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ELCA beginning anti-malaria work in Liberia
Members of the Evangelical Lutheran Church in America (ELCA) extended their observance of “World Malaria Day” from April 25 to May 1 with a goal of raising $200,000 to help end death from malaria. Gifts to the ELCA Malaria Campaign will allow the church to expand its anti-malaria work to include Liberia.
Malaria, a preventable and treatable disease, is a leading cause of death in Africa, claiming the life of a child every 45 seconds. In Liberia, malaria accounts for 30 percent of all deaths seen in hospitals.
Through the ELCA Malaria Campaign, rolled out by the 2011 ELCA Churchwide Assembly, ELCA members are working with Lutheran churches in Africa to prevent, treat and contain the disease by 2015. A goal of the campaign is to raise $15 million and support the anti-malaria efforts of Lutheran churches and organizations in eleven African countries.
“World Malaria Day invites all of us to reflect on the global companionship that is vital to the identity of the ELCA,” said Jessica Nipp, coordinator of the ELCA Malaria Campaign. “We are a global church, accompanied on our faith journey by our Lutheran sisters and brothers in countries around the world.”
“Malaria is a medical injustice, and God calls us to fight against injustice,” said Nipp. “Working together, we can equip our Lutheran companions to treat, prevent and educate about malaria in ways that will make a life-saving difference. We are a church that rolls up our sleeves and gets to work. It’s time for us to take the next step in the ELCA Malaria Campaign,” she said.
“I believe that, as a Lutheran Christian, taking care of the physical body should be a mission of the church,” said Dr. Walter T. Gwenigale, Liberia’s minister of health and social welfare and a member of the Lutheran Church in Liberia.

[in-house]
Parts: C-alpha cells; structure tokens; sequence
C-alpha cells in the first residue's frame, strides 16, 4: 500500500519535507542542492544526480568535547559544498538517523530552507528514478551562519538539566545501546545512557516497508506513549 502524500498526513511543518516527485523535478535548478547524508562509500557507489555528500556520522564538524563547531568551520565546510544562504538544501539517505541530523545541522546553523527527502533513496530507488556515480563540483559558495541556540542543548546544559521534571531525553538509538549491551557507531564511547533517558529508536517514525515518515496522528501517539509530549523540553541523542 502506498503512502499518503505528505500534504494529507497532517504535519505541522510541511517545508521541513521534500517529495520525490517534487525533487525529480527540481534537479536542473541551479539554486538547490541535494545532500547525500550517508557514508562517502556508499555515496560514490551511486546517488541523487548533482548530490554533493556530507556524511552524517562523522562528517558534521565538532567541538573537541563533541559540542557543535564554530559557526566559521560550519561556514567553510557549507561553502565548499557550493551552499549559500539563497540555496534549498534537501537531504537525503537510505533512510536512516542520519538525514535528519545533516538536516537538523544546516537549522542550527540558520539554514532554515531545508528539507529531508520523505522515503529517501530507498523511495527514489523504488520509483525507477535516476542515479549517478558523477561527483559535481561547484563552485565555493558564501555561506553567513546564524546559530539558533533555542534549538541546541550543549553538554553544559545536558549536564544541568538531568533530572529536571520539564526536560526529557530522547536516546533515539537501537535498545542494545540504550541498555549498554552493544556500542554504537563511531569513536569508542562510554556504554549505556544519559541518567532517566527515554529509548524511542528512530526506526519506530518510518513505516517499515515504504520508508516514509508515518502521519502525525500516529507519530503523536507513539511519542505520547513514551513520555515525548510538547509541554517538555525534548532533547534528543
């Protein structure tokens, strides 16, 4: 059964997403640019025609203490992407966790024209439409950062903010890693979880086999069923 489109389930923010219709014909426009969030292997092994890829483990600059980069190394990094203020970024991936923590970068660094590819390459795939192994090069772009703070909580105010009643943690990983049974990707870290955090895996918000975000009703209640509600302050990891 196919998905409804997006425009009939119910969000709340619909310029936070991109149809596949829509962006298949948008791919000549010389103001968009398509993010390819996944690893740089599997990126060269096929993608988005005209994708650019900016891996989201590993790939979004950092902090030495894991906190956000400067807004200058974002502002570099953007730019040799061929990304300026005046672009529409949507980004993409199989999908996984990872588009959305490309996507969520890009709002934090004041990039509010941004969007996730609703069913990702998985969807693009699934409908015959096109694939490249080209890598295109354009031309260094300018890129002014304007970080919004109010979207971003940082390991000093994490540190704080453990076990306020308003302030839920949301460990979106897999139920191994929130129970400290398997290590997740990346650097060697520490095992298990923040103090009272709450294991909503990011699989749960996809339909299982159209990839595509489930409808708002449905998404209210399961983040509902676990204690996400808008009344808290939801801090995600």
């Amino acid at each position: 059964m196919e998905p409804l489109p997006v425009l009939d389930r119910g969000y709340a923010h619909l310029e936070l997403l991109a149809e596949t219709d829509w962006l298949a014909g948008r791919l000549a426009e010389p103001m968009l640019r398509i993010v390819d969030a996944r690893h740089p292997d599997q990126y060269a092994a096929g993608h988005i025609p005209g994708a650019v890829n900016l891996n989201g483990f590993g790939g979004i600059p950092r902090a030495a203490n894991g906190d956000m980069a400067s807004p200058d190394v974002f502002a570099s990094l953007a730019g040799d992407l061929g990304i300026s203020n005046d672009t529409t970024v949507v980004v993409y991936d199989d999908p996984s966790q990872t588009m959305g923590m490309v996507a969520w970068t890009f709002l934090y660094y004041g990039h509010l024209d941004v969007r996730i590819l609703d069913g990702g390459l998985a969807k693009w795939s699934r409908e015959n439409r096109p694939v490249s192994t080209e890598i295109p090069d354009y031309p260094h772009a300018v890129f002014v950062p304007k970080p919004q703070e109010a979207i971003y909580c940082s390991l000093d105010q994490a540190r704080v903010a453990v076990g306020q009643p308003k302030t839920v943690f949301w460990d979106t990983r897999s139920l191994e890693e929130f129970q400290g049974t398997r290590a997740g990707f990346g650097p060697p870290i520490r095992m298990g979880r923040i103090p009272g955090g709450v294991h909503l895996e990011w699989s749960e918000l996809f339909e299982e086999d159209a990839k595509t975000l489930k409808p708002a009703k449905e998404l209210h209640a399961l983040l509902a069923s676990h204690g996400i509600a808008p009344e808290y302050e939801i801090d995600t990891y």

The ELCA and the Lutheran Church in Liberia are members of The Lutheran World Federation. The ELCA is the federation’s only member from the United States.
The ELCA Malaria Campaign raised $203,000 during this special campaign, surpassing their goal and raising enough to begin engagement in Liberia. More information at http://bit.ly/JysxDq
Called into the world, ELCA young adults put their faith into action
Two years ago Stephanie Berkas set out to Cape Town, South Africa, to work in a Lutheran congregation and an elementary school there. Having lived in Minnesota for the majority of her life, she knew she would be stepping out of her comfort zone but did not anticipate just how life-changing her experience would be.
“My experience in South Africa was formative in that I grew up as a person, but it was transformative in that there was a death and resurrection for me – part of my identity died but a new life” surfaced before me, said Berkas, who today is a first-year student at the Lutheran School of Theology at Chicago, one of eight ELCA seminaries.
Berkas volunteered in South Africa as part of the Evangelical Lutheran Church in America’s (ELCA) churchwide ministry for young adults serving overseas. Participants, ranging in age from 19 to 29, are appointed to serve in Argentina, Uruguay, Jerusalem and the West Bank, Madagascar, Malaysia, Mexico, Hungary, South Africa and the United Kingdom. Service opportunities range from congregational ministries to health and development, from education to social ministries.
More than 55 young adults will begin service in August 2012. They will undergo orientation in Chicago and leave from here to their respective destinations.
“It’s a unique opportunity that allows young adults to concretely link their faith with action,” according to the Rev. Heidi Torgerson-Martinez, director of the program. “For almost all of our participants, faith and action are inseparable.”
The ELCA began this work in 1999 with 10 participants serving in the United Kingdom. Nearly 400 young adults have participated in the ministry since, said Torgerson-Martinez, adding that about 80 percent of these young adults go on to graduate school. Of the 80 percent, 31 percent entered seminary, while others have pursued graduate degrees in human rights law, medicine and social work.
More information at www.ELCA.org/yagm.
One participant this year is from the Southeastern Minnesota Synod: Kaia Duffus from Trinity Lutheran Church, Owatonna, Minn.